According to this invention, the socket contact is formed from a sheet-.metal piece made up of two sections welded together at their edges. One section is of malleable material, and the other is of resilient material. These are rolled to a tubular form, with the resilient end being split in order that it may provide opposed resilient jaws for gripping a pin inserted within it. The malleable end is attachable to the wire by a simple crimping operation. The contact may be provided with an internal stop for limiting the inward movement of the wire, and an external shoulder for use in positioning the contact in a connector.
The socket contact may mate with an elongated pin that extends between it and another socket contact. This pin is secured in the connector, and for hermetic connectors it is fused in the glass insert, where it is effectively sealed. Only the pin, therefore, is permanently attached to the connector, while the socket contact is readily removable from it. Forwardly inclined spring tabs are used in the retaining arrangement for the contact, permitting it to be removed and inserted from the rear. The pin so secured can be mated with conventional socket contacts. Conversely, the sheet metal socket contact of this invention can be joined to a conventional pin contact rather than the permanently mounted pin.
An object of this invention is to provide an improved electrical connecting device.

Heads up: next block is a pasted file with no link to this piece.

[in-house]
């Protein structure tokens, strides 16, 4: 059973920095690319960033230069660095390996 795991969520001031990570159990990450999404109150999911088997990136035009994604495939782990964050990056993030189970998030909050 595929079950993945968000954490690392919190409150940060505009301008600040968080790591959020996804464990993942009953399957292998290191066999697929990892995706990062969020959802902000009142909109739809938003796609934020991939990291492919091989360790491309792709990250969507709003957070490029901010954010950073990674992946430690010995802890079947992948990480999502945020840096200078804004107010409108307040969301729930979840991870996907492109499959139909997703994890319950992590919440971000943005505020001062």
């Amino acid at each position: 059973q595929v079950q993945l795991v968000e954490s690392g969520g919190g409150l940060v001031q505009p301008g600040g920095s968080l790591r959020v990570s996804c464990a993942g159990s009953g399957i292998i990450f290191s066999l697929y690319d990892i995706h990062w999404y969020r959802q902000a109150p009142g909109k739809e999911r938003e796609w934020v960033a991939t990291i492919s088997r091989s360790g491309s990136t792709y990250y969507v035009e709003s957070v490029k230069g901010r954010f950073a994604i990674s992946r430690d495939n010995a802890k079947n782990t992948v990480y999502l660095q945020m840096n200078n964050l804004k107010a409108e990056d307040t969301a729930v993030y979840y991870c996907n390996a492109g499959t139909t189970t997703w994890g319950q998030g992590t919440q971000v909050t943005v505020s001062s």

Another object of this invention is to provide a contact capable of resiliently engaging a mating electrically conductive member, while also being attachable to a wire by crimping.
A further object of this invention is to provide sealed connectors, including hermetic connectors, having removable contacts.
Yet another object of this invention is to provide an electrical connecting arrangement meeting highest performance standards, yet which is producible rapidly and at a low cost.
A further object of this invention is to provide an electrical connecting device facilitating servicing and maintenance.
An additional object of this invention is to provide an electrical connector device having versatility in the manner in which it may be mated with an adjoining part.
These and other objects will become apparent apparent from the following detailed description taken in connection with the accompanying drawing.
BRIEF DESCRIPTION OF THE DRAWINGS:
FIG. 1 is a perspective view of a socket contact in accordance with this invention;
FIG. 2 is an enlarged longitudinal sectional view of the contact, taken along line 2--2 of FIG. 1;
FIG. 3 is a longitudinal sectional view taken along line 3-3 of FIG. 2;
FIG. 4 is a transverse sectional view taken along line 4-4 of FIG. 3;